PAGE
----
India: Piezoelectric Effect Special Electro-Active Nanoparticles Can be Used in Sensors
Indian scientists have come up with a new method to induce the piezoelectric delta-phase in polymer nanoparticles. This would make it useful for applications in touch sensors, acoustic sensor, piezoelectric nanogenerators and also holds potential for applications in the health care industry.
New Delhi/India – The scientists have achieved δ-phase in PVDF nanoparticles at lowest possible electric field till date – 103 times lesser electric field than the conventional method. This makes the finding more convenient for application-based commercial technologies. This work has been published recently in the journal ‘Applied Physical Letters’.
“The new method not only provides an excellent way to induce the piezoelectric δ-phase in PVDF under lowest possible electrical field till date but also enables controlling the morphologies of the nanostructures in a single step process. So, this work would open up possibilities of use of nanotechnology in this field and would open more possibilities to explore further on the application of the delta phase, which was earlier stuck due to requirement of higher electric field. In addition, it was limited to only film-based samples. So, we would score it 10/10 in terms of novelty and existing technology that we proposed,” said Dr. Mandal.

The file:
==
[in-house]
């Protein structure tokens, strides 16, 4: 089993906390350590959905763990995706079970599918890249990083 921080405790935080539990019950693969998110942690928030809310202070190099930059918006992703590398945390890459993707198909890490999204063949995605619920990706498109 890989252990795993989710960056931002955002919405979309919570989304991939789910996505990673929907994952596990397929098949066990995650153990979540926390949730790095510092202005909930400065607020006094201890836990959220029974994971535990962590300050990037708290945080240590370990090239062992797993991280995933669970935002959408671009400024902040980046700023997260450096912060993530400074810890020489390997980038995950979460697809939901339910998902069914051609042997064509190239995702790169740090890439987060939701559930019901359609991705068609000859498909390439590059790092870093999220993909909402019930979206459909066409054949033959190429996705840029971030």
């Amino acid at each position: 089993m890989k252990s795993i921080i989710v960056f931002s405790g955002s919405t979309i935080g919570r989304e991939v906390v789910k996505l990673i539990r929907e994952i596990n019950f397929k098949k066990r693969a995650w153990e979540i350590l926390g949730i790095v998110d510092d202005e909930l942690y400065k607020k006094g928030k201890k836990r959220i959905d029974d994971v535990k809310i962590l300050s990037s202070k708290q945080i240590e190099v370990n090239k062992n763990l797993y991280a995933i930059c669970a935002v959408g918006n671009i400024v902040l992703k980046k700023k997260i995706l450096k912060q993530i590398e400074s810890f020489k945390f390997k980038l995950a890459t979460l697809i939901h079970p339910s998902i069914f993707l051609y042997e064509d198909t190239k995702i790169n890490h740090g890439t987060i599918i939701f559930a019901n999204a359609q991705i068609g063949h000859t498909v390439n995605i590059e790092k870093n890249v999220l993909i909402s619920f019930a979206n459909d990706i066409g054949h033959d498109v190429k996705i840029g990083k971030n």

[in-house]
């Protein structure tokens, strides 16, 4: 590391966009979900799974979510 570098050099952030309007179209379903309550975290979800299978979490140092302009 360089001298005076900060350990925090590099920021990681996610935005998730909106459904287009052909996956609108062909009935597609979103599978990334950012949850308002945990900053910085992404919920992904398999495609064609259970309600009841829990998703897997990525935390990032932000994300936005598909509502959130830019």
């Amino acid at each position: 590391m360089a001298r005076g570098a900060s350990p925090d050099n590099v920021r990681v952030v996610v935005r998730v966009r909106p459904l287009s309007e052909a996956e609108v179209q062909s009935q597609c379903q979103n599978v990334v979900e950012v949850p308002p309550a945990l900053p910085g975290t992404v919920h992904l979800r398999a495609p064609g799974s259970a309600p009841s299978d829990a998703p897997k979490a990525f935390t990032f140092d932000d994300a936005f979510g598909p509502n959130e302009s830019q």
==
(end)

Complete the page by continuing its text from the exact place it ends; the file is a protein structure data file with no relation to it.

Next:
The application-based possibilities were earlier due to the requirement of high electric field. Moreover, the applications were limited to film-based devices. The current findings go beyond this and explore this phase with the new processing technique at room temperature as well as different nanostructures fabrication of this phase.
As a proof of concept, the INST team has also shown a few applications in pressure mapping sensor, acoustic sensor, and as a piezoelectric energy harvester. A piezoelectric nanogenerator was also fabricated to demonstrate the application of piezoelectric properties of these nanoparticles, and its practical applications as pressure mapping sensor, acoustic sensor, and energy harvesting studies were performed.
The high acoustic sensitivity of the device also indicates the detection ability of acoustic noises, speech signals, respiration motion, thus widening its technological applicability. Besides this, the INST team also noticed the anti-fibrillizing effect when the δ-phase comprising PVDF nanoparticles were utilized, which is very essential to protect diseases like Alzheimers, thus creating opportunities for emerging futuristic applications in the health care sector.